Differential Inductive Signaling of CD90 Prostate Cancer-Associated Fibroblasts Compared to Normal Tissue Stromal Mesenchyme Cells.

Prostate carcinomas are surrounded by a layer of stromal fibroblastic cells that are characterized by increased expression of CD90. These CD90(+) cancer-associated stromal fibroblastic cells differ in gene expression from their normal counterpart, CD49a(+)CD90(lo) stromal smooth muscle cells; and were postulated to represent a less differentiated cell type with altered inductive properties. CD90(+) stromal cells were isolated from tumor tissue specimens and co-cultured with the pluripotent embryonal carcinoma cell line NCCIT in order to elucidate the impact of tumor-associated stroma on stem cells, and the 'cancer stem cell.' Transcriptome analysis identified a notable decreased induction of smooth muscle and prostate stromal genes such as PENK, BMP2 and ChGn compared to previously determined NCCIT response to normal prostate stromal cell induction. CD90(+) stromal cell secreted factors induced an increased expression of CD90 and differential induction of genes involved in extracellular matrix remodeling and the RECK pathway in NCCIT. These results suggest that, compared to normal tissue stromal cells, signaling from cancer-associated stromal cells has a markedly different effect on stem cells as represented by NCCIT. Given that stromal cells are important in directing organ-specific differentiation, stromal cells in tumors appear to be defective in this function, which may contribute to abnormal differentiation found in diseases such as cancer.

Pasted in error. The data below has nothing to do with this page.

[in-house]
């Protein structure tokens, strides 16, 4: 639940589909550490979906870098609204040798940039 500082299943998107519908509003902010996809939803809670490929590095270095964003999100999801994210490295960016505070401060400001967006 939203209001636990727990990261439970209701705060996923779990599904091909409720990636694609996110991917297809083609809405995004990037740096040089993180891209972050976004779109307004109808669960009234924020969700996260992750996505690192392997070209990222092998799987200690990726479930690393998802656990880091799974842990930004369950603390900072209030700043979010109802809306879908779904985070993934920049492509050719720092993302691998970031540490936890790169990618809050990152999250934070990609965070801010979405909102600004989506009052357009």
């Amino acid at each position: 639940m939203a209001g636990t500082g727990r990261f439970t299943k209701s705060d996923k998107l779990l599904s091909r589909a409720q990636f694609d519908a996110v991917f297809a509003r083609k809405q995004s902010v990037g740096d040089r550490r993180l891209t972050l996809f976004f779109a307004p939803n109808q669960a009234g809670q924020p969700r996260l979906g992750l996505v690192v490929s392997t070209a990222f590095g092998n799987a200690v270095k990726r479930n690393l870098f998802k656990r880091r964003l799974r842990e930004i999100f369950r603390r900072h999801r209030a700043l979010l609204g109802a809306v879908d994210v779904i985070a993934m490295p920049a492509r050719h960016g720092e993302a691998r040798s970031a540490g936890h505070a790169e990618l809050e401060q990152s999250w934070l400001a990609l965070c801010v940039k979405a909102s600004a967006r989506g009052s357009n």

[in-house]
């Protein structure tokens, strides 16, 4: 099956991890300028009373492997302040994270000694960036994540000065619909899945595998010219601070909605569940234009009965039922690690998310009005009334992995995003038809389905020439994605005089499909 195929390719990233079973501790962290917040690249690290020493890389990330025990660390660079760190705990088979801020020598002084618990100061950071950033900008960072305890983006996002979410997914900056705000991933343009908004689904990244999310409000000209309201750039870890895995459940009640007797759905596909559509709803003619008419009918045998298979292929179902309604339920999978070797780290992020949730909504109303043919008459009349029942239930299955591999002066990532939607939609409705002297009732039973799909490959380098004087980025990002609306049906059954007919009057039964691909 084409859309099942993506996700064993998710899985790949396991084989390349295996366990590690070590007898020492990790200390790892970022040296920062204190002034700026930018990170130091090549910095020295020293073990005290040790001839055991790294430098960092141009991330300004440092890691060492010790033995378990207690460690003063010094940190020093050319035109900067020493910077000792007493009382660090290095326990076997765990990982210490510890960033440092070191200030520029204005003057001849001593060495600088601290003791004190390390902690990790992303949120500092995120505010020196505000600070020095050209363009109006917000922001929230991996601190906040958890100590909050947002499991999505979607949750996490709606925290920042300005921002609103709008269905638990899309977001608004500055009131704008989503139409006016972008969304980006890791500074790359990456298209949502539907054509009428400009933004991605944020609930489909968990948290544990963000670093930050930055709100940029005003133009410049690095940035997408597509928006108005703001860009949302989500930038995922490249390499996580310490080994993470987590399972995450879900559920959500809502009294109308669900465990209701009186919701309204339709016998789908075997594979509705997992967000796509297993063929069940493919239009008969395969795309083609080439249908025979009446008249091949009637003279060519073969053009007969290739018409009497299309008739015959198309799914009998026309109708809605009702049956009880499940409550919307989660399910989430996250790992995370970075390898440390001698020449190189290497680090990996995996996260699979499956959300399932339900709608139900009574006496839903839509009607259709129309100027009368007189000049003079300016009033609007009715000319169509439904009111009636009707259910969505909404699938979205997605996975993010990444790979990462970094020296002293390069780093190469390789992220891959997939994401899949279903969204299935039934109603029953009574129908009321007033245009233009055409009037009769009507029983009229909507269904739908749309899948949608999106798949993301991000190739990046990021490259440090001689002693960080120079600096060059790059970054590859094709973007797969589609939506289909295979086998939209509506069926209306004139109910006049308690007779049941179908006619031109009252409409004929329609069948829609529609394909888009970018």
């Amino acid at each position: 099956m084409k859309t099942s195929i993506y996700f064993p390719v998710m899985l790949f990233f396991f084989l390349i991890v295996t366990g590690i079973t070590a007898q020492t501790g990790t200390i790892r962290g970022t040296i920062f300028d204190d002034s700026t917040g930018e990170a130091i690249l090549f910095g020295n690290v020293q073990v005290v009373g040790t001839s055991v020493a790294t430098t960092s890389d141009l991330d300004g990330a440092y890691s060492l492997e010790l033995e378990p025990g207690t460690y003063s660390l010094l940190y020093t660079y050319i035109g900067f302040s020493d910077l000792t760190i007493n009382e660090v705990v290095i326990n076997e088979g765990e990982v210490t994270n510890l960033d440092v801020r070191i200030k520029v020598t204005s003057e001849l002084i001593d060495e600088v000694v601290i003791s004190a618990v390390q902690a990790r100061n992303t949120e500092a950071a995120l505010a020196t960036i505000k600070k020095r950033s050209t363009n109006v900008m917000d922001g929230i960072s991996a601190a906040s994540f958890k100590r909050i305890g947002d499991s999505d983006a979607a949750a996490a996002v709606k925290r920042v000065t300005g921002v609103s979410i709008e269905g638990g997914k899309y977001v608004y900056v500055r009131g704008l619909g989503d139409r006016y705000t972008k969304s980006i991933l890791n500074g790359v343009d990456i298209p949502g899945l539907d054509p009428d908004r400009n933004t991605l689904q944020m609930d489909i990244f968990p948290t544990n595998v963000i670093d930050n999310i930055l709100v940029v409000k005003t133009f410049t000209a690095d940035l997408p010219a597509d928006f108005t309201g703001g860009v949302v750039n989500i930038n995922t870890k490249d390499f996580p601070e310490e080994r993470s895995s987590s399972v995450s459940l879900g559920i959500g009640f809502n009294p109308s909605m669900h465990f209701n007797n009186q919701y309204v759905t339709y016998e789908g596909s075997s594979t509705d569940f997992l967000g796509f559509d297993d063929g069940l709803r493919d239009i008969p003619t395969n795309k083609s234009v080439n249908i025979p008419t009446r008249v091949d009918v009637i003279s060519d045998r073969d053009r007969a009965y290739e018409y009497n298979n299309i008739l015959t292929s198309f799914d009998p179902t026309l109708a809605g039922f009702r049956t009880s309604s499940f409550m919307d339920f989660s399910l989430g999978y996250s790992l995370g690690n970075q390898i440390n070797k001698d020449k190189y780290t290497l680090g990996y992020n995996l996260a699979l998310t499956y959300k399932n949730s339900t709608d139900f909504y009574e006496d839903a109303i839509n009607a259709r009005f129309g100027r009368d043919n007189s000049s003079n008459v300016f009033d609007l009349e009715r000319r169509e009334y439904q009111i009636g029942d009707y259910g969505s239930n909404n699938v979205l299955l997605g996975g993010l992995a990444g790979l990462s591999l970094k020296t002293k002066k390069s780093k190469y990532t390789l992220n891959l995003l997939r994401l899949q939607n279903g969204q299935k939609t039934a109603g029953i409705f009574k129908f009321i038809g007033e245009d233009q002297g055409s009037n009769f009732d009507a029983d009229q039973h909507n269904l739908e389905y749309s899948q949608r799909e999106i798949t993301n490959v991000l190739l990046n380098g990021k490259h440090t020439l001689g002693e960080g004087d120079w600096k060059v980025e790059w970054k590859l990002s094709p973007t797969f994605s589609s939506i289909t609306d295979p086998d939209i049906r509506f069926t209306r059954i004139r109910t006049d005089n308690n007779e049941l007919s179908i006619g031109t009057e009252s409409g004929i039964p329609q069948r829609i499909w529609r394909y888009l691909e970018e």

The online version of this article (doi:10.1007/s12307-010-0061-4) contains supplementary material, which is available to authorized users.

Ai J, Liu AY, Page LS, Pascal LE, True LD, Vêncio EF, Vêncio RZ, Wang Z, Zhou Y


Cancer Microenviron, 2011, 4 (1)

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